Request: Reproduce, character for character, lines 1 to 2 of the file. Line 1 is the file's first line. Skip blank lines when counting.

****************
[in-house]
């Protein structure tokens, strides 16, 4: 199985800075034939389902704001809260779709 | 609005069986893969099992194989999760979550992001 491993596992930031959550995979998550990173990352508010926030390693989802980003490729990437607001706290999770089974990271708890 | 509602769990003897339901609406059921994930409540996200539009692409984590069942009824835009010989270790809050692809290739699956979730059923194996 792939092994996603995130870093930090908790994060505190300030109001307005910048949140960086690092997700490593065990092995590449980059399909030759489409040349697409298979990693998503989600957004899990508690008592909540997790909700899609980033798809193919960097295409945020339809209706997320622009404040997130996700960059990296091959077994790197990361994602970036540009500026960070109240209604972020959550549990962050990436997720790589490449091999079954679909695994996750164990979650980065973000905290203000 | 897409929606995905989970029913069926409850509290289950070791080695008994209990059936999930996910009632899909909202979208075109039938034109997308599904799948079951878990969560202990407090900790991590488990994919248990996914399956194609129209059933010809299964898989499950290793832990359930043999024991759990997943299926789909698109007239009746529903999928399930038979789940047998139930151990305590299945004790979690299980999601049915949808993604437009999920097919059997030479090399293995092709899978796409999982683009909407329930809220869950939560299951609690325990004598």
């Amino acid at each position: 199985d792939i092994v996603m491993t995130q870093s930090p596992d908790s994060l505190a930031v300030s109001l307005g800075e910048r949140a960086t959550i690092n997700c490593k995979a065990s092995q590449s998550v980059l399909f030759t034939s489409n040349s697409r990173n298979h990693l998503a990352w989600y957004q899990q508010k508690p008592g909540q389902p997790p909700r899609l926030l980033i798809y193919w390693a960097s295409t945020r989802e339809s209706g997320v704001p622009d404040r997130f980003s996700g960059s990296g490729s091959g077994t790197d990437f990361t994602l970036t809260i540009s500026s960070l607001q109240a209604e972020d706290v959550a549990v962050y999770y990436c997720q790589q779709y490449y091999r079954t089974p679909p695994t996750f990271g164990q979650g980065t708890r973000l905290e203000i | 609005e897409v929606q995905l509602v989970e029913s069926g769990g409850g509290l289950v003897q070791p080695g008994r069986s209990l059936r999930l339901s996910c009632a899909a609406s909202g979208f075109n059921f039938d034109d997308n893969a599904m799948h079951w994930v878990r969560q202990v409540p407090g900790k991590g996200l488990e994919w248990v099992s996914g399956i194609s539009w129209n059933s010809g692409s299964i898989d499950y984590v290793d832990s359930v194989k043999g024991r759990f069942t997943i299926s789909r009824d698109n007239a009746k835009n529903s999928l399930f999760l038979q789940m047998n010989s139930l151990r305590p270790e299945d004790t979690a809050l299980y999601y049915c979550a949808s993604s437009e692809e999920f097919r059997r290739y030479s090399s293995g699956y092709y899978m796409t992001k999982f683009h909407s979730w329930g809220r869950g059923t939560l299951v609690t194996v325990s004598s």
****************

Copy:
[in-house]
């Protein structure tokens, strides 16, 4: 199985800075034939389902704001809260779709 | 609005069986893969099992194989999760979550992001 491993596992930031959550995979998550990173990352508010926030390693989802980003490729990437607001706290999770089974990271708890 | 509602769990003897339901609406059921994930409540996200539009692409984590069942009824835009010989270790809050692809290739699956979730059923194996 792939092994996603995130870093930090908790994060505190300030109001307005910048949140960086690092997700490593065990092995590449980059399909030759489409040349697409298979990693998503989600957004899990508690008592909540997790909700899609980033798809193919960097295409945020339809209706997320622009404040997130996700960059990296091959077994790197990361994602970036540009500026960070109240209604972020959550549990962050990436997720790589490449091999079954679909695994996750164990979650980065973000905290203000 | 897409929606995905989970029913069926409850509290289950070791080695008994209990059936999930996910009632899909909202979208075109039938034109997308599904799948079951878990969560202990407090900790991590488990994919248990996914399956194609129209059933010809299964898989499950290793832990359930043999024991759990997943299926789909698109007239009746529903999928399930038979789940047998139930151990305590299945004790979690299980999601049915949808993604437009999920097919059997030479090399293995092709899978796409999982683009909407329930809220869950939560299951609690325990004598």